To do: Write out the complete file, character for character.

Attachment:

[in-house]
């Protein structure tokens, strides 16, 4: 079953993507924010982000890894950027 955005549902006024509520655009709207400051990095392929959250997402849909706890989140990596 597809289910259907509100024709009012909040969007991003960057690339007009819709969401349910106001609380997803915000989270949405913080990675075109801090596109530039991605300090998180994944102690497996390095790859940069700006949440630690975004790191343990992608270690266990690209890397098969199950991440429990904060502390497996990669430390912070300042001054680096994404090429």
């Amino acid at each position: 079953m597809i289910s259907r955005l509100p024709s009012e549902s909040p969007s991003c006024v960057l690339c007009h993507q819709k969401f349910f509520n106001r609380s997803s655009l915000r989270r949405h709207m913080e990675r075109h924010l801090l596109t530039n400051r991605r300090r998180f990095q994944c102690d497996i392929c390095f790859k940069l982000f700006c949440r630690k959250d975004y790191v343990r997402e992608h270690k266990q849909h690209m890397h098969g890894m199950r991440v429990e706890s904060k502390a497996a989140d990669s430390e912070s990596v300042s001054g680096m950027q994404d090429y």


[in-house]
């Protein structure tokens, strides 16, 4: 079953993507924010982000890894950027 955005549902006024509520655009709207400051990095392929959250997402849909706890989140990596 597809289910259907509100024709009012909040969007991003960057690339007009819709969401349910106001609380997803915000989270949405913080990675075109801090596109530039991605300090998180994944102690497996390095790859940069700006949440630690975004790191343990992608270690266990690209890397098969199950991440429990904060502390497996990669430390912070300042001054680096994404090429």
């Amino acid at each position: 079953m597809i289910s259907r955005l509100p024709s009012e549902s909040p969007s991003c006024v960057l690339c007009h993507q819709k969401f349910f509520n106001r609380s997803s655009l915000r989270r949405h709207m913080e990675r075109h924010l801090l596109t530039n400051r991605r300090r998180f990095q994944c102690d497996i392929c390095f790859k940069l982000f700006c949440r630690k959250d975004y790191v343990r997402e992608h270690k266990q849909h690209m890397h098969g890894m199950r991440v429990e706890s904060k502390a497996a989140d990669s430390e912070s990596v300042s001054g680096m950027q994404d090429y």